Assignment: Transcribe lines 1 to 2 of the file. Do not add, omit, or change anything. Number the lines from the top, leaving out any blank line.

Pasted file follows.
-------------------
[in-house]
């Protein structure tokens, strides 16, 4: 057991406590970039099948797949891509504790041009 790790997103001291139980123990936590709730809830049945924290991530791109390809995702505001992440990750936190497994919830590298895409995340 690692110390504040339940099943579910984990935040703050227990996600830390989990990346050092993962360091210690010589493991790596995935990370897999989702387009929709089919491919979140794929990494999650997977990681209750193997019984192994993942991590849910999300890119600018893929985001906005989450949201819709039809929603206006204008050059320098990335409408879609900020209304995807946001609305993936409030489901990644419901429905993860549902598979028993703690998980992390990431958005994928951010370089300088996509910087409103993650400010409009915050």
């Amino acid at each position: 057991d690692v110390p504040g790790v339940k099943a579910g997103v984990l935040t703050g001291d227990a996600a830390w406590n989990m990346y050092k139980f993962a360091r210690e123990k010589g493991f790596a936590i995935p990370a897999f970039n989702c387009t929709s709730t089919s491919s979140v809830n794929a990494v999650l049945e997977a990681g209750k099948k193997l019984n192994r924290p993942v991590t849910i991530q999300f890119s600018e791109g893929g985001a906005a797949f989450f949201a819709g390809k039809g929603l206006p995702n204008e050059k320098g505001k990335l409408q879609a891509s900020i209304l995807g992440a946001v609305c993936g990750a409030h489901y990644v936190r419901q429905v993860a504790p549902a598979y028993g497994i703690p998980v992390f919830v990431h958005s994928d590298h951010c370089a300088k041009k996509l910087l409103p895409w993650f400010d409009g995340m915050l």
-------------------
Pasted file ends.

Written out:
[in-house]
């Protein structure tokens, strides 16, 4: 057991406590970039099948797949891509504790041009 790790997103001291139980123990936590709730809830049945924290991530791109390809995702505001992440990750936190497994919830590298895409995340 690692110390504040339940099943579910984990935040703050227990996600830390989990990346050092993962360091210690010589493991790596995935990370897999989702387009929709089919491919979140794929990494999650997977990681209750193997019984192994993942991590849910999300890119600018893929985001906005989450949201819709039809929603206006204008050059320098990335409408879609900020209304995807946001609305993936409030489901990644419901429905993860549902598979028993703690998980992390990431958005994928951010370089300088996509910087409103993650400010409009915050």